[FOM] Concerning Ultraformalism-to Slater&Ozkural
slaterbh at cyllene.uwa.edu.au
Wed Nov 8 21:37:07 EST 2006
Mirco Mannucci first says
>The reason why I love that paragraph instead, and why I pointed you
>and the other FOM
>fellows there, is that it hints at a view that I find fascinating,
>and, it seems to me,
>(as yet) not fully explored in all its implications:
>-----> from the (rigorous) formalist standpoint,
> THERE ARE NO NUMBERS whatsoever.
>What IS there is simply an "arithmetical game", and "numbers" are just the
>"characters" of such a game.
>SSSSS0 is just the CANONICAL representative term in the (temporary)
>similarity classes of available terms denoting 5. Indeed is the simplest &
>most rudimentary way of denoting 5, but also an extremely
>expensive and clumsy one. Following the vector space analogy, one could say
>that SSSSS0 is the representation of 5 in the standard basis (i.e.
>the standard denotation system).
So here he has something *denoting* the number 5. Maybe the
difficulty is that he does not put quotation marks around terms like
'SSSSS0'. Without then made explicit then even the '5' might look
like it is a mentioned term, and so just a 'character in a game'. In
short what is true is that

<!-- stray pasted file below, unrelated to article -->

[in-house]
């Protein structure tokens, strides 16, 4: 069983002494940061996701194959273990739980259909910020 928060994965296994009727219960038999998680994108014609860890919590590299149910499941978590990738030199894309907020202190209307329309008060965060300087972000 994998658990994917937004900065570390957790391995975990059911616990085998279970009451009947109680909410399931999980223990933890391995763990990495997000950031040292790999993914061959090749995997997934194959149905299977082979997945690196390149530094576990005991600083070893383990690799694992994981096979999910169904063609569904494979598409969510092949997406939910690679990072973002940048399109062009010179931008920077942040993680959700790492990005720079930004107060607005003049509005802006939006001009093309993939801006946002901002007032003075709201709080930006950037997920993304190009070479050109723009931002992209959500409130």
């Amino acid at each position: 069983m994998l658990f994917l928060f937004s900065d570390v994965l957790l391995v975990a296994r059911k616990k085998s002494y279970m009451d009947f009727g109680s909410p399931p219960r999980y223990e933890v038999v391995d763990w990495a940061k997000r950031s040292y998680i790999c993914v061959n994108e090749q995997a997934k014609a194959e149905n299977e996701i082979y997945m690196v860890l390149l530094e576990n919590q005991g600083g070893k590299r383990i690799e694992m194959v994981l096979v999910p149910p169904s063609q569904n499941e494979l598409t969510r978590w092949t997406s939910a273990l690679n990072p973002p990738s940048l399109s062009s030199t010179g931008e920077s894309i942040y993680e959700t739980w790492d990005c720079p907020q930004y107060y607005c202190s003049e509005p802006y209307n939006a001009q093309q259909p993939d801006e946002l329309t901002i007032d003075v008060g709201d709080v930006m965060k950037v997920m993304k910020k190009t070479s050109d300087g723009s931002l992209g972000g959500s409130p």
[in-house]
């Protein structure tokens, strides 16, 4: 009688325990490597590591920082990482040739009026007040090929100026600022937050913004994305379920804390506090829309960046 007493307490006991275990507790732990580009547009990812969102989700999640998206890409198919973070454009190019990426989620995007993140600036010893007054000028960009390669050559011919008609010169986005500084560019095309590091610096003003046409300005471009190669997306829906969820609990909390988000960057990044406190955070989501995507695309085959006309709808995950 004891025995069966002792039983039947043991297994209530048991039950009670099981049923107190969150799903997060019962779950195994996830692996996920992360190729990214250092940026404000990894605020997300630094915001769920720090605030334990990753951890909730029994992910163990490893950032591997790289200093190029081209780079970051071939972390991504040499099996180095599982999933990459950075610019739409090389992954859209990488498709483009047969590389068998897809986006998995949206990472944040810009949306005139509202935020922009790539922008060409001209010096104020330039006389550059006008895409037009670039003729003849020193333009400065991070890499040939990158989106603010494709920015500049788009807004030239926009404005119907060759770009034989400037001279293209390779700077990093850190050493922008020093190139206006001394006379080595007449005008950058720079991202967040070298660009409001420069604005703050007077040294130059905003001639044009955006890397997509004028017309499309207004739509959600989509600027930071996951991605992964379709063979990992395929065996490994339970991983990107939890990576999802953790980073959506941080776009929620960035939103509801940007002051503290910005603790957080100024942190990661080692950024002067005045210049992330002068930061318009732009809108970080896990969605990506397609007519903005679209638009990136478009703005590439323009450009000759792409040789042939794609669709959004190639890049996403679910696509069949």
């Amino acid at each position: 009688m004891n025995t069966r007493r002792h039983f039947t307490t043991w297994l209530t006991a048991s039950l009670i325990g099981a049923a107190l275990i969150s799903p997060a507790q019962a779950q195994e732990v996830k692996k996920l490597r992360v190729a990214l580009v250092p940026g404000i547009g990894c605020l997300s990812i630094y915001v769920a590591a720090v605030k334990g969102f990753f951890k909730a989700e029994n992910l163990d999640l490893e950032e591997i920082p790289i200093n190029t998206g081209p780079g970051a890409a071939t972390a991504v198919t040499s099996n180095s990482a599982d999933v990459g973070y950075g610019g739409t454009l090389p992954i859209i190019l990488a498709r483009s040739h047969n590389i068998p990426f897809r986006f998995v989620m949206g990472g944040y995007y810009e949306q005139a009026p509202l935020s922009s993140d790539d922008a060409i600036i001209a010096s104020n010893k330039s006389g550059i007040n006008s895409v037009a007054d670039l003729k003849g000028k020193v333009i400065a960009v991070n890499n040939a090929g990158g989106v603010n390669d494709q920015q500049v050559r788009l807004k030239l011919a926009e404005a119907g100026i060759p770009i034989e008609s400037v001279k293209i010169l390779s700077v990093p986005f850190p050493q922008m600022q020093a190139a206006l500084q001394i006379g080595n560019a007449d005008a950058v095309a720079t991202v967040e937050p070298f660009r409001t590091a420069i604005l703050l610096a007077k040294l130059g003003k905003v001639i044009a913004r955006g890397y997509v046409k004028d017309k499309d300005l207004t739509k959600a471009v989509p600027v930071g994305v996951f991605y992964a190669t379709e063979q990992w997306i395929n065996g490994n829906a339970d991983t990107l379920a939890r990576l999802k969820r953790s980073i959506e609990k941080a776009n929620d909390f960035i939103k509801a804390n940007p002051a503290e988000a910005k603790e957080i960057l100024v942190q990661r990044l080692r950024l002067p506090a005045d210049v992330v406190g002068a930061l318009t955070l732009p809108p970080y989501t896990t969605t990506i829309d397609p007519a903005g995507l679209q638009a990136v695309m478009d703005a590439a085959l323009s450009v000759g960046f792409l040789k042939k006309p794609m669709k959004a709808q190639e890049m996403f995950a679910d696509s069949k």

'SSSSS0' denotes 5,
(which presumes there are numbers, or at least the number 5), but one
cannot say either that
SSSSS0 denotes '5',
'SSSSS0' denotes '5'.
A similar point is involved when he goes on to say:
>Before I leave the section dedicated to you (Hartley Slater), I would like
>to say that I found your sentence
>>if one does not incorporate into one's formal language the ability to say
> >what it means.
>very intriguing and a bit mysterious. I assume that you would
>like a language that is both ground-language and meta-language at the
>But PA does that already, via Godelization. What am I missing???
Godelisation enables one to say things like
'n' represents 'p',
i.e. its sets up a 1-1 correlation between certain numerals and
certain syntactic formulae. That has nothing to do with saying what
'p' means, or 'n' refers to. To say that one has to say things like:
'2+3=5' means that 2+3=5,
'SSO' refers to the number 2.
Barry Hartley Slater
Honorary Senior Research Fellow
Philosophy, M207 School of Humanities
University of Western Australia
35 Stirling Highway
Crawley WA 6009, Australia
Ph: (08) 6488 1246 (W), 9386 4812 (H)
Fax: (08) 6488 1057
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